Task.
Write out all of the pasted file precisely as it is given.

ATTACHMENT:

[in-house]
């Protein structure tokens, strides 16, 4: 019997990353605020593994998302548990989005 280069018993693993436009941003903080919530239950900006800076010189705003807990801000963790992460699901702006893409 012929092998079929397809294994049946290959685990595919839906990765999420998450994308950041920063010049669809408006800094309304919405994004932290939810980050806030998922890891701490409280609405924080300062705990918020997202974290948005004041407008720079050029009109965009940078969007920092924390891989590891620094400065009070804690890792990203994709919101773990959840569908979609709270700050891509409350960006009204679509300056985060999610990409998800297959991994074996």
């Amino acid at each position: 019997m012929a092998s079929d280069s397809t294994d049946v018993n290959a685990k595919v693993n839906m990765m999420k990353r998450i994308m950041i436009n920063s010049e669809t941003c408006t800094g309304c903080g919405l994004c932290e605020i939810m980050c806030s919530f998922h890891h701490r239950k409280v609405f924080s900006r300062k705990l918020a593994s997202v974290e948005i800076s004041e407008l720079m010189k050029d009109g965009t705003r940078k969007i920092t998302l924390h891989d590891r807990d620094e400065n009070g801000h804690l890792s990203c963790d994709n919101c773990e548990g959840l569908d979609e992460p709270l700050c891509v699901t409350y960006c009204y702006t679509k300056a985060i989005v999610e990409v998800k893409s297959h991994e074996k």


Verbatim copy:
[in-house]
């Protein structure tokens, strides 16, 4: 019997990353605020593994998302548990989005 280069018993693993436009941003903080919530239950900006800076010189705003807990801000963790992460699901702006893409 012929092998079929397809294994049946290959685990595919839906990765999420998450994308950041920063010049669809408006800094309304919405994004932290939810980050806030998922890891701490409280609405924080300062705990918020997202974290948005004041407008720079050029009109965009940078969007920092924390891989590891620094400065009070804690890792990203994709919101773990959840569908979609709270700050891509409350960006009204679509300056985060999610990409998800297959991994074996």
């Amino acid at each position: 019997m012929a092998s079929d280069s397809t294994d049946v018993n290959a685990k595919v693993n839906m990765m999420k990353r998450i994308m950041i436009n920063s010049e669809t941003c408006t800094g309304c903080g919405l994004c932290e605020i939810m980050c806030s919530f998922h890891h701490r239950k409280v609405f924080s900006r300062k705990l918020a593994s997202v974290e948005i800076s004041e407008l720079m010189k050029d009109g965009t705003r940078k969007i920092t998302l924390h891989d590891r807990d620094e400065n009070g801000h804690l890792s990203c963790d994709n919101c773990e548990g959840l569908d979609e992460p709270l700050c891509v699901t409350y960006c009204y702006t679509k300056a985060i989005v999610e990409v998800k893409s297959h991994e074996k």